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The Telephone Consumer Protection Act prohibits the use of an automatic telephone dialing system to call or text any cellular phone without the prior consent of the recipient, as well as to call certain hospital numbers. 47 U.S.C.S. § 227(b)(1). An automatic telephone dialing system is defined as: equipment which has the capacity-(A) to store or produce telephone numbers to be called, using a random or sequential number generator; and (B) to dial such numbers. § 227(a)(1). Text messages are covered.
This dispute stems from AT&T's "Customer Rules Feedback Tool," a device that sends surveys to customers who have interacted with AT&T's customer service department. Using this tool, AT&T sent Chicago resident Ali Gadelhak five text messages asking survey questions in Spanish. But Gadelhak is neither an AT&T customer nor a Spanish speaker, and his number is on the national "Do Not Call Registry." Annoyed by the texts, Gadelhak brought a putative class action against AT&T for violating the Telephone Consumer Protection Act, which Congress enacted in 1991 to address the problem of intrusive telemarketing.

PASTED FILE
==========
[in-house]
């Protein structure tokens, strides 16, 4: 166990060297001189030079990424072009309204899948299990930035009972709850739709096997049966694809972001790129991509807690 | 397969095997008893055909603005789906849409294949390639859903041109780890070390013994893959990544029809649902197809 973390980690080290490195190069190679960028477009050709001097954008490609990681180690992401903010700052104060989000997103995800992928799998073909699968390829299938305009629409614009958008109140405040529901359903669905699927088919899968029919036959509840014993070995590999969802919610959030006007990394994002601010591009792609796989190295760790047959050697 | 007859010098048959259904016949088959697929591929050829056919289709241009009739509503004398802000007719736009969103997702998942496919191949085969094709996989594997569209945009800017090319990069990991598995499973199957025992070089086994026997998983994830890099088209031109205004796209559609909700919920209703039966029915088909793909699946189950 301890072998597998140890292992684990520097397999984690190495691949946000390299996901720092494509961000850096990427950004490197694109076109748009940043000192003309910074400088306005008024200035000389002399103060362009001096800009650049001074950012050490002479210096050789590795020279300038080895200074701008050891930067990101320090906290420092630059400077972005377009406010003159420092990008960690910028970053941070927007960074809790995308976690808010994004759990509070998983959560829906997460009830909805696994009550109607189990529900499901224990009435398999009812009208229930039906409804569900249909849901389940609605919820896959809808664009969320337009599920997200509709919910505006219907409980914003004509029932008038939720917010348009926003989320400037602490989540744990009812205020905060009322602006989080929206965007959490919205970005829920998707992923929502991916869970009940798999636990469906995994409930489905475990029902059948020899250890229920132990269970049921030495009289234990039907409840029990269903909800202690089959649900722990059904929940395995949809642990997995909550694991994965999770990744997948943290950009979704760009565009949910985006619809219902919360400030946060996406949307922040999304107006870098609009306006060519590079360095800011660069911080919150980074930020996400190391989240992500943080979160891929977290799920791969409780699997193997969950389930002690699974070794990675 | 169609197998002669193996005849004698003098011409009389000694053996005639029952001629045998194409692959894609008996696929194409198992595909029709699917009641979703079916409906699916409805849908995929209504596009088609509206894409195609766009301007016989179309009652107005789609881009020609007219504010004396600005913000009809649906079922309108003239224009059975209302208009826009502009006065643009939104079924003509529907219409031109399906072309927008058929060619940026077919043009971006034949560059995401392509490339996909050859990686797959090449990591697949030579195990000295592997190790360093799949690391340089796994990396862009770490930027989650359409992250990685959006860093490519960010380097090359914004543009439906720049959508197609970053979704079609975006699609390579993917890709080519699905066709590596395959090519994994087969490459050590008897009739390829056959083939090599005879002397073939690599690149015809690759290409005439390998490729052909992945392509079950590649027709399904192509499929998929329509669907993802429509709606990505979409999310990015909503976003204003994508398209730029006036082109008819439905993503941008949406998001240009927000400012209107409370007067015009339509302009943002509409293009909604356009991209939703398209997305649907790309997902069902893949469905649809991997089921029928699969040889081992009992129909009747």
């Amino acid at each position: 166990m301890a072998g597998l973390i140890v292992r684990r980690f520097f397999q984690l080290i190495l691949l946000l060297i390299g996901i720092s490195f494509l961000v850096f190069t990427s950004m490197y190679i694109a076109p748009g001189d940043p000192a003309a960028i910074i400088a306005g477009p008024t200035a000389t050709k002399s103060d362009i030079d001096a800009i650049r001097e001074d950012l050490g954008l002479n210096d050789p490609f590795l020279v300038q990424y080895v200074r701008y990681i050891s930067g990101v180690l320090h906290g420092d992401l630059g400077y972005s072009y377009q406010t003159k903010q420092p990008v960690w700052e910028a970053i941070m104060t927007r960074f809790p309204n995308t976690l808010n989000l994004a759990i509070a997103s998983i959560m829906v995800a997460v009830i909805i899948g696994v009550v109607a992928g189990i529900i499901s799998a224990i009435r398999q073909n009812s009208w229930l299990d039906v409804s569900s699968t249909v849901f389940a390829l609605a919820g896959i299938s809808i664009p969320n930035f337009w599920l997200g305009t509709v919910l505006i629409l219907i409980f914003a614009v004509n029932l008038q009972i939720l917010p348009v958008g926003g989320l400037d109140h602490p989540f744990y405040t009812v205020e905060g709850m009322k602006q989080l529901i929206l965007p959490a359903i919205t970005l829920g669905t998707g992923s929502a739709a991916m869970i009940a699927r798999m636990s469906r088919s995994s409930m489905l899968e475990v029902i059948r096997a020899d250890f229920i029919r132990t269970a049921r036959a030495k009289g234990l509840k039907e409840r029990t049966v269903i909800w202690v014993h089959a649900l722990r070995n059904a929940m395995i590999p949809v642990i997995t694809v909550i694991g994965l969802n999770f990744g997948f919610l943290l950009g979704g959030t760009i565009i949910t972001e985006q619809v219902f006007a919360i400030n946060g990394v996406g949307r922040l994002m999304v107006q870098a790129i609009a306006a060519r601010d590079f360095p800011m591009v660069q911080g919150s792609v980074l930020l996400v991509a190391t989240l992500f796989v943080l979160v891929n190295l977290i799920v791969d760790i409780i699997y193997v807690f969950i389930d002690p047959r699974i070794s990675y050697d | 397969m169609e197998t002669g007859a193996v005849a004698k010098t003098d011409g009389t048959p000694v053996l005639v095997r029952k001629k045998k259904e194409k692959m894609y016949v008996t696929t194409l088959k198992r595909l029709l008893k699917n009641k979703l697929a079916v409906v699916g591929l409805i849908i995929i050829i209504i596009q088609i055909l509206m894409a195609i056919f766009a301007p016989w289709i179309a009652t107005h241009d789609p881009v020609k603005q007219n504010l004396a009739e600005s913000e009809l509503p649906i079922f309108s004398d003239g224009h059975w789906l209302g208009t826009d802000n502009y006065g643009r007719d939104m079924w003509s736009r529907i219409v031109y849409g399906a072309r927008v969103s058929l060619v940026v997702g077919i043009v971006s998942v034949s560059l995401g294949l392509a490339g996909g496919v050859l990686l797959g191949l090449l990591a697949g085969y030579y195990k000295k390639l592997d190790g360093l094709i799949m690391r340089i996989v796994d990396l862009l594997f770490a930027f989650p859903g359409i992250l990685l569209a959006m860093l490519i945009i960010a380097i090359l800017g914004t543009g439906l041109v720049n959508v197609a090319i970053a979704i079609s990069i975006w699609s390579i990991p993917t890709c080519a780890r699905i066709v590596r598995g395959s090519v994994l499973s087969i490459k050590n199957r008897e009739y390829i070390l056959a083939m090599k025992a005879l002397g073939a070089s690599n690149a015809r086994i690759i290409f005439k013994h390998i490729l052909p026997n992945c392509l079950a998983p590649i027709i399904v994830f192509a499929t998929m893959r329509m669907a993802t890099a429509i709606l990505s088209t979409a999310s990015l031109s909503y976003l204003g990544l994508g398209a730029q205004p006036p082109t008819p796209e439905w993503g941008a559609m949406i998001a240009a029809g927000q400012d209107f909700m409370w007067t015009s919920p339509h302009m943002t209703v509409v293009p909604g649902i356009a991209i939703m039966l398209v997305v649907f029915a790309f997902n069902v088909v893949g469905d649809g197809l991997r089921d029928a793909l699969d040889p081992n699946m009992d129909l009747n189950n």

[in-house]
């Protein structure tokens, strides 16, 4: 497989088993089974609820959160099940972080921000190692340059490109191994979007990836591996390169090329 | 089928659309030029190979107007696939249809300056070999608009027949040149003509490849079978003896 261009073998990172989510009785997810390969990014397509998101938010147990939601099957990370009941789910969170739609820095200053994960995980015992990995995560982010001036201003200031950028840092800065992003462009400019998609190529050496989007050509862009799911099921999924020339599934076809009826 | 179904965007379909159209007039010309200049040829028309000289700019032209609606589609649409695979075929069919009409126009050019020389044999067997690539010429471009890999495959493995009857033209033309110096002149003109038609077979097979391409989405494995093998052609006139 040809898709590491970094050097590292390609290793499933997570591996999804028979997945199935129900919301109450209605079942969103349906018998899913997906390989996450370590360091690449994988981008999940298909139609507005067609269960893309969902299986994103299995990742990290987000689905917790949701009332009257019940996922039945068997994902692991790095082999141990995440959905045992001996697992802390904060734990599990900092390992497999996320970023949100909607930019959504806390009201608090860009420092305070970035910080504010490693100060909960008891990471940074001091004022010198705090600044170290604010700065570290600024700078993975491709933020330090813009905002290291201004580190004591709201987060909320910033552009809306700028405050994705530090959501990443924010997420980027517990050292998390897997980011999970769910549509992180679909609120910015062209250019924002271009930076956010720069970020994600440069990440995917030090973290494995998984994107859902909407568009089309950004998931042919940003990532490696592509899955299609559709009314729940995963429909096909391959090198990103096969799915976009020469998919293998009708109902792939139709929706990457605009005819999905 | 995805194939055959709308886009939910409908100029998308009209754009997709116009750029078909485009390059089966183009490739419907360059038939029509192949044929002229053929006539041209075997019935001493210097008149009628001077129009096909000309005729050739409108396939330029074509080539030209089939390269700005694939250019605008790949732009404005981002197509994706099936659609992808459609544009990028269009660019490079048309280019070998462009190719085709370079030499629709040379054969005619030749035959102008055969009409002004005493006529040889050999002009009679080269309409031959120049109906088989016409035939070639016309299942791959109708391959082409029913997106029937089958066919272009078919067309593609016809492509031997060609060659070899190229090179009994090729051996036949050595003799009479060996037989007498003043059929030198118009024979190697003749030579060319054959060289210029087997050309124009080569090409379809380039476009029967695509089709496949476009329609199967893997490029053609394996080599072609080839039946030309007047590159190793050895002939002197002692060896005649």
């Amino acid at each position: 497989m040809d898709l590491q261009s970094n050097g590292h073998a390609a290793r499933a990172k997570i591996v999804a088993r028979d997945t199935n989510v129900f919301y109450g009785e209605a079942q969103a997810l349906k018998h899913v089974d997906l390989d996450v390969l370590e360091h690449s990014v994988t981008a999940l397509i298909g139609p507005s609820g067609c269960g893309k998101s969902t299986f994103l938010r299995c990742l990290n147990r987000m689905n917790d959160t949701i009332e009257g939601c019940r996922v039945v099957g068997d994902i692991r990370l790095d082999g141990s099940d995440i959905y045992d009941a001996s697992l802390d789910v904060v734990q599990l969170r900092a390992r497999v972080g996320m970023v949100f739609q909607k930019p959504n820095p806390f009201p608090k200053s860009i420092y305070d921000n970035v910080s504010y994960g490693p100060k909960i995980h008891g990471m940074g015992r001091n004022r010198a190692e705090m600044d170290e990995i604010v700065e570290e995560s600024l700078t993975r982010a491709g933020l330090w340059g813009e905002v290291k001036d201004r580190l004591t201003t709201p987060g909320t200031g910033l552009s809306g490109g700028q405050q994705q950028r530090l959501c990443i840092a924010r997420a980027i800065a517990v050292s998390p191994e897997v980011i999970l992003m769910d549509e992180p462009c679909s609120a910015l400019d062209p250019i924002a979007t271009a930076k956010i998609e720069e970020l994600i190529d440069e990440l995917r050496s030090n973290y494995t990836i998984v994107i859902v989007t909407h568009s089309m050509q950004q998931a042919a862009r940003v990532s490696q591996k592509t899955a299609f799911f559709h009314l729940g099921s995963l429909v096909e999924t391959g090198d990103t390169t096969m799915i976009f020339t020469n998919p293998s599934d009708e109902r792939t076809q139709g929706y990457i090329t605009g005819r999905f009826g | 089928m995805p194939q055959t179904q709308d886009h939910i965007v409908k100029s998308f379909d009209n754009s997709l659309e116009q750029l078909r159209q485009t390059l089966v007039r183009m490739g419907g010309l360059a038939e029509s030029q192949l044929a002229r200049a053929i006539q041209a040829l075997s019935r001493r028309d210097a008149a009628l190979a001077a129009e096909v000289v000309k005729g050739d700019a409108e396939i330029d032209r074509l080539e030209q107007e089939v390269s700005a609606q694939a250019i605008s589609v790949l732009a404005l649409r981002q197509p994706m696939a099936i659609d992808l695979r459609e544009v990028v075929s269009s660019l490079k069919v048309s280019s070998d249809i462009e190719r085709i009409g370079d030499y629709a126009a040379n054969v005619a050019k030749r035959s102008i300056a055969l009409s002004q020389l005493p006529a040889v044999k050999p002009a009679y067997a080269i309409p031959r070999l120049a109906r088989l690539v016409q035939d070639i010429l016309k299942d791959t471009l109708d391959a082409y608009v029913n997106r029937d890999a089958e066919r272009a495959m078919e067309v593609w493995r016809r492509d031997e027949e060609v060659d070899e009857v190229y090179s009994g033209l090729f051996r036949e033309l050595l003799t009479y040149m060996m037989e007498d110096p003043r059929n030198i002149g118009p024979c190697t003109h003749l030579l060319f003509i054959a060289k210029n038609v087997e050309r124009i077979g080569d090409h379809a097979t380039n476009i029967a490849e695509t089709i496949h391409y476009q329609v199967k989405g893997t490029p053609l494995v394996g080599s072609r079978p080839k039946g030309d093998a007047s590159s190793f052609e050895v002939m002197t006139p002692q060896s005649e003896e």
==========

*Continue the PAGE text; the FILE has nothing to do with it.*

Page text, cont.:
Was AT&T's "Customer Rules Feedback Tool" an "automatic telephone dialing system" as defined by the Act, thus, AT&T violated the Act when it sent unwanted automated text messages to Gadelhak?
The court held that AT&T did not violate the TCPA when it sent unwanted automated text messages to Gadelhak because AT&T’s customer rules feedback tool neither stored nor produced numbers using a random or sequential number generator, as was required for the TCPA to apply, but instead, it exclusively dialed numbers stored in the customer database, and thus, it was not an automatic telephone dialing system as defined by the TCPA.